5444 Sewell Social Science Bldg.
Ph.D. Washington University in St. Louis, 2011
Joined UW-Madison faculty in 2012
Areas of Focus
Cultural anthropology, Ethnomusicology, Caribbean
Latin American, Caribbean and Iberian Studies Program
School of Music
Global Music Studies Initiative
As an ethnomusicologist, my research focuses on musics of the African diaspora, principally music of the French Antilles. My field research is informed both by an interest in transnationalism and postcolonialism. I am particularly interested in creolization, both as an empirical process and a broader intellectual theory. I am currently working on a book manuscript based on my fieldwork in Guadeloupe and tentatively entitled The Distant Drum: Musical Paths to a Creole Postnationalism. The book explores the transformation of gwoka, Guadeloupe’s drum-based secular music, from a national to a postnational symbol.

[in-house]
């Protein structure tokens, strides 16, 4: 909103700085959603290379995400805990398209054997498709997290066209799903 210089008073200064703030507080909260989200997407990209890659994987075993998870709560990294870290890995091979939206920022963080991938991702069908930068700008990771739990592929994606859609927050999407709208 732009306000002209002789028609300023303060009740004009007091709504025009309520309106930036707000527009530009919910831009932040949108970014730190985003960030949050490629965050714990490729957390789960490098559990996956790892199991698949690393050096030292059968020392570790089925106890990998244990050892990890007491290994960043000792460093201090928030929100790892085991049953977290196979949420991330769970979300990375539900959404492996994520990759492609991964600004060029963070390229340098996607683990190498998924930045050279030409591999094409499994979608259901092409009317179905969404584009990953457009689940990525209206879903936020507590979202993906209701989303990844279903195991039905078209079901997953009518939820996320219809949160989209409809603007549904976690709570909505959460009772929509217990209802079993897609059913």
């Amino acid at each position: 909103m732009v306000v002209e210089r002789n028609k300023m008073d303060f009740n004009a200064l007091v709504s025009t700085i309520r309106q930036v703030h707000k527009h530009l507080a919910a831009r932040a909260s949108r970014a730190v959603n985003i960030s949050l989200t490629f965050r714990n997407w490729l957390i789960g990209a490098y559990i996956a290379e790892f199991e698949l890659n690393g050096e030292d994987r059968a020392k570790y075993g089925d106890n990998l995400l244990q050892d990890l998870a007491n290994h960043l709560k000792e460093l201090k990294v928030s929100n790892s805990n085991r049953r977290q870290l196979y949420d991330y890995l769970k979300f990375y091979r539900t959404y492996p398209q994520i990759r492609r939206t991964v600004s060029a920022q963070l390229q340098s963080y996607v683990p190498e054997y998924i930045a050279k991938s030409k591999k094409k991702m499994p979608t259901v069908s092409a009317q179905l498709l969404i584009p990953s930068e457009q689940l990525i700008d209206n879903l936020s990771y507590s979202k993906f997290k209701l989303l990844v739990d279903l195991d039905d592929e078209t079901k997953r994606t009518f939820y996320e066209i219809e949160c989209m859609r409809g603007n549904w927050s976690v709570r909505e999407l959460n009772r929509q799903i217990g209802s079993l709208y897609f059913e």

I have taught courses on Caribbean popular musics; Caribbean anthropology; ethnicity, race, and nationalism; as well as our big introductory class, Cultural Anthropology and Human Diversity. Prior to joining the faculty of the UW, I taught courses on the history of rock ‘n’ roll and jazz.
“Creolizing Jazz, Jazzing the Tout-monde: Jazz Gwoka and the Poetics of Relation.” In American Creoles: The Francophone Caribbean and the American South, edited by Martin Munro and Celia Britton. Francophone Postcolonial Studies, New Series, vol. 3. Liverpool: Liverpool University Press, 2012.
“DestiNation: The Festival Gwoka, Tourism, and Anticolonialism.” In Sun, Sea, and Sound: Music and Tourism in the Circum-Caribbean, edited by Timothy Rommen and Daniel T. Neely. Oxford: Oxford University Press, 2014.